Since 1991, The Great Alaskan Bowl Company is proud to continue the 150+ year American tradition of milling wooden bowls in Alaska. Our equipment is designed from machinery developed in the late 1800’s in the North-Eastern United States. Alaskan Birch hardwood bowls are created from freshly cut, select trees 13” in diameter or larger. Harvesting 3-5 trees per acre, the fresh “green” logs (at 40-60% moisture content) are cut to length and split for turning. This process allows us to cut up to 8 solid one-piece bowls from a single split log section. These deep and functional bowls range from 7” to 22” in diameter and nest for easy storage. Freshly cut bowls are then sorted and stacked in our progressive kiln, beginning the most critical step in the production process. The kiln monitors both heat and humidity and over the course of a week, lowering the moisture content of the bowls to less than 10%. Each bowl is then individually sanded, inspected, and branded before being hand dipped in block oil. Our 22 individual production steps bring you these beautiful, functional, and solid one-piece Alaskan Birch bowls. As your bowls age over time, they will develop a warm, rich patina that with proper care, will last for generations.
Care and Feeding of Your Bowls
Before you use any bowl for food preparation or serving, season them by applying a light coat of kitchen grade block oil inside and around the bowl with your hands or a rag, once a day for about a week. You are allowing the “thirsty” wood to absorb the good oil so that it resists absorbing dressings, butter, juices, etc. during normal use. Seasoning is a one-time process and oiling can be done on an as needed basis after that. Get to know your wood! The more you use your wooden bowls the more you will grow to truly appreciate their unique character and beauty. You will also be able to tell when they need “touch-up” oiling which helps prolong their life.
Suitable block oils range in name and ingredients and may be used on any wooden utensils or cutting boards. The key is to look for block oils that are food-safe, but more refined than food-grade oils like vegetable and olive oils. We are always stocked with Homewood Block Oil if you need to purchase additional bottles in the store, online or over the phone.
Never place your wooden bowls in an oven, freezer, microwave, or dishwasher. Avoid leaving woodenware sitting in a sink or other location where it may get splashed regularly or allowed to stand in water or soak with water inside. Care of your wooden bowls is quite simple—just hand wash them after use in warm, soapy water, rinse, and allow to dry upside down. Apply a light coat of block oil when bowls feel or appear dry.
Individual Bowl Care & Information
Laser Engraved Bowls & Boards should have special care to maintain their engraving. To limit fading keep out of direct sunlight and limit washing of laser engraving. While the image itself will slowly lighten over time, the engraving itself will last the life of the product.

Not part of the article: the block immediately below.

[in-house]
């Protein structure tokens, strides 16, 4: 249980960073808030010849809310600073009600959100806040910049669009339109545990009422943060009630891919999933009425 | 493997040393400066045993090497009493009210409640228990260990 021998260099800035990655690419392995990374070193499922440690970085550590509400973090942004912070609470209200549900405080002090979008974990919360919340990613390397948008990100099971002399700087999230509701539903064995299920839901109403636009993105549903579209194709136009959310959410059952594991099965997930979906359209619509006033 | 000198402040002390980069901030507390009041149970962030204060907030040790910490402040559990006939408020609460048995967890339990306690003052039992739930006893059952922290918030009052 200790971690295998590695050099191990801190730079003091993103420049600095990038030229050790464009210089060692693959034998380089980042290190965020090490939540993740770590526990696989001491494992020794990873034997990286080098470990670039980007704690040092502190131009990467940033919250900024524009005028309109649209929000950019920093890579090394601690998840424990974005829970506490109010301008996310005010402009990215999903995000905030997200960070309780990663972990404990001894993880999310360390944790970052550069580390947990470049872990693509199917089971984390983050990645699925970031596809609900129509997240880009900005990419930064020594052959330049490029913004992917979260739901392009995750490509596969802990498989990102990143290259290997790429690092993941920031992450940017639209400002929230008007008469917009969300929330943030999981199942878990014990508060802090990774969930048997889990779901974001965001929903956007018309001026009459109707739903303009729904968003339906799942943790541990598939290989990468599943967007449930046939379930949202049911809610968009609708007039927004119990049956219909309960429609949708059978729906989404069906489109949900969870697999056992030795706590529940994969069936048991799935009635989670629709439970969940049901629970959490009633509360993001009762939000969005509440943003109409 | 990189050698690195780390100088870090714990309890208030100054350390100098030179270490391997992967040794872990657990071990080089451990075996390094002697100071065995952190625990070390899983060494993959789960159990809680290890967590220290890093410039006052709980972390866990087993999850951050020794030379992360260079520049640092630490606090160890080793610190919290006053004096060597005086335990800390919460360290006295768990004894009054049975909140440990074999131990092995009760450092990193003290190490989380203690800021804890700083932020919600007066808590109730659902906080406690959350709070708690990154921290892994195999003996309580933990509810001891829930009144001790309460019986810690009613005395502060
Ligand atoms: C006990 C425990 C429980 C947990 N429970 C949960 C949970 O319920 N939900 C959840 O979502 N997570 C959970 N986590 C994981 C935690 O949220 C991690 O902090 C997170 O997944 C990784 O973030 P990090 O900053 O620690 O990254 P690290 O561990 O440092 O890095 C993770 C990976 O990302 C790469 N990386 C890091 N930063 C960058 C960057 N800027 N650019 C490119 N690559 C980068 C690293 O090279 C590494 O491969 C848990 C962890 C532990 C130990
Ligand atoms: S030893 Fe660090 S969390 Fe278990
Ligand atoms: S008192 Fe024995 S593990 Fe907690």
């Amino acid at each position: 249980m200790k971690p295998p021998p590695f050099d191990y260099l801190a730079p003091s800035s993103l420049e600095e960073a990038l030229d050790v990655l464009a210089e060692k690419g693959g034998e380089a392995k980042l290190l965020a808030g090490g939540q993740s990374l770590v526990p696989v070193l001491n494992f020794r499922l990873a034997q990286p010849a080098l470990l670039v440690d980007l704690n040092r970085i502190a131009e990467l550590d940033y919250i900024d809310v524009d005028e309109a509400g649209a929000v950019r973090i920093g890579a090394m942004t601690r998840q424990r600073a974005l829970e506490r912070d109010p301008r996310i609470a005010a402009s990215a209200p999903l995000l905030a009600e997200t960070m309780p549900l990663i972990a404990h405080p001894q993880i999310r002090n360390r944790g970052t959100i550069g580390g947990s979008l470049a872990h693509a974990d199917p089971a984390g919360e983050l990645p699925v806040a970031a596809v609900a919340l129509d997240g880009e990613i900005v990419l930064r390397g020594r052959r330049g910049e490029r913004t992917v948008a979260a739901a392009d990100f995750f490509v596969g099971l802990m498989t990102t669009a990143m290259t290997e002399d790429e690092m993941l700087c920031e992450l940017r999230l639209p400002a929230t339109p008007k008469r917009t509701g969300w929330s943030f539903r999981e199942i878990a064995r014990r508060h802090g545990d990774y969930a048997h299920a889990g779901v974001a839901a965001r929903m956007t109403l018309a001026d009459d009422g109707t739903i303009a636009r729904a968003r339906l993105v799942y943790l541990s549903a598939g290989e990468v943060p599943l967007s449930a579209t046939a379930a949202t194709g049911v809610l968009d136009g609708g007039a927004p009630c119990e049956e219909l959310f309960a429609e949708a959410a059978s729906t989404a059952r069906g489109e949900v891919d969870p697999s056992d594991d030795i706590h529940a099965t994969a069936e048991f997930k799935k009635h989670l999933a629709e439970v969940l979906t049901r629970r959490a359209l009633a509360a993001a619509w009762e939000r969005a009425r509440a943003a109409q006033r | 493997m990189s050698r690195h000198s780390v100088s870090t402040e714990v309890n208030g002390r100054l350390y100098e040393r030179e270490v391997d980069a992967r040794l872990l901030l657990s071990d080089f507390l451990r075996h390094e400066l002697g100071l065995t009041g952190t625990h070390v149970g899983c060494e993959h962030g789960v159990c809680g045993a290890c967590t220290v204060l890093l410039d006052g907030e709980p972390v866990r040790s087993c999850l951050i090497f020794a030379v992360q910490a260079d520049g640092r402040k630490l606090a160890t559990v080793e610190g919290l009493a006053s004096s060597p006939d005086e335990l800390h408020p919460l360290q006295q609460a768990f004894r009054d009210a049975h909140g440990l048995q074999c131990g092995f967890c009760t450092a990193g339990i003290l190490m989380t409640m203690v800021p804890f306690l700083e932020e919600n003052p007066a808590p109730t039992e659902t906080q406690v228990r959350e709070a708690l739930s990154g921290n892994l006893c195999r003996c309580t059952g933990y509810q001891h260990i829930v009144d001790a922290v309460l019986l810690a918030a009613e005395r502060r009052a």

Photo Bowls, Burl Bowl Sets & Original Art Bowls are lacquered either on the outside of the bowl or both the inside and the outside. This is to protect the laser engraved image and the original artwork on the bowl or in the case of burls, to feature the beauty of the woodgrain. Please note that this lacquer is not food safe and bowls with lacquer on the inside should only be used for display. If a bowl is lacquered on the exterior and oiled on the inside; it can be used for food and oiled on the inside as needed. Please keep these items out of direct sunlight to protect their photo engravings and artwork, and limit fading.
Knotty but Nice Bowls include a greater amount of burling and grain twisting in the wood offering deep rich tones and grain patterns. Knots found in these bowls are the result of the cross section cutting of a branch which was growing out of the standing tree. While you may have to avoid their use for pastas or salads, these are still wonderful vessels for a wide variety of dry goods to include rolls, popcorn, fruit, nuts, and potpourri.
Uses for your bowls…
A 7” Round Bowl Holds:
1 pint of ice cream
44 birch caramel candies
2 cups of moose chili
17,280 grains of uncooked rice
A 9” Round Bowl Holds:
6 cups of popped corn
1 large salad serving
1000 Alaskan wild blueberries
1 household of keys
An 11” Round Bowl Holds:
1 batch of sourdough pancake batter
4 apples, 3 oranges, 2 pears and a bunch of bananas
6 servings of salad
12 cups of popped corn
2 weeks of your neighbor’s mail while they’re on vacation
A 13” Round Bowl Holds:
3 lbs. of pretzels
1 epic Caesar salad
24 cups of pasta
5 lbs. of Halloween candy
A triple batch of cookie dough
A 15” Round Bowl holds 48 cups
A 17” Round Bowl holds 72 cups
A 19” Round Bowl holds 114 cups